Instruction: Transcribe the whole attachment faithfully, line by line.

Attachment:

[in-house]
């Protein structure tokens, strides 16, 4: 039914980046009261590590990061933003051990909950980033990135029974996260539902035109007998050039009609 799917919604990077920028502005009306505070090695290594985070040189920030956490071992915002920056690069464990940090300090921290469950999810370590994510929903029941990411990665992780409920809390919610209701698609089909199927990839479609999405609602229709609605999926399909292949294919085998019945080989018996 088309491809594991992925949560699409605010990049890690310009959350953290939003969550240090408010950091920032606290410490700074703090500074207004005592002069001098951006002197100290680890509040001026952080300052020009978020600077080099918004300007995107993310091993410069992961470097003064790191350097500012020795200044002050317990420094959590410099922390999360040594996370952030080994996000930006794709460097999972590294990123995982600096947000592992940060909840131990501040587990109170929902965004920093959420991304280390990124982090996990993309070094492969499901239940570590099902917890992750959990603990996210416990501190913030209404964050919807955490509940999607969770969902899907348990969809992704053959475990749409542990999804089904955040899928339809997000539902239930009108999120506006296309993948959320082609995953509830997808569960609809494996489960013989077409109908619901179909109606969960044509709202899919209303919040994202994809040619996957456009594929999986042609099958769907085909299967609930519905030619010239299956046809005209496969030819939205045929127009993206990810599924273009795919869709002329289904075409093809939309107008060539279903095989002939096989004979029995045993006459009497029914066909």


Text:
[in-house]
């Protein structure tokens, strides 16, 4: 039914980046009261590590990061933003051990909950980033990135029974996260539902035109007998050039009609 799917919604990077920028502005009306505070090695290594985070040189920030956490071992915002920056690069464990940090300090921290469950999810370590994510929903029941990411990665992780409920809390919610209701698609089909199927990839479609999405609602229709609605999926399909292949294919085998019945080989018996 088309491809594991992925949560699409605010990049890690310009959350953290939003969550240090408010950091920032606290410490700074703090500074207004005592002069001098951006002197100290680890509040001026952080300052020009978020600077080099918004300007995107993310091993410069992961470097003064790191350097500012020795200044002050317990420094959590410099922390999360040594996370952030080994996000930006794709460097999972590294990123995982600096947000592992940060909840131990501040587990109170929902965004920093959420991304280390990124982090996990993309070094492969499901239940570590099902917890992750959990603990996210416990501190913030209404964050919807955490509940999607969770969902899907348990969809992704053959475990749409542990999804089904955040899928339809997000539902239930009108999120506006296309993948959320082609995953509830997808569960609809494996489960013989077409109908619901179909109606969960044509709202899919209303919040994202994809040619996957456009594929999986042609099958769907085909299967609930519905030619010239299956046809005209496969030819939205045929127009993206990810599924273009795919869709002329289904075409093809939309107008060539279903095989002939096989004979029995045993006459009497029914066909």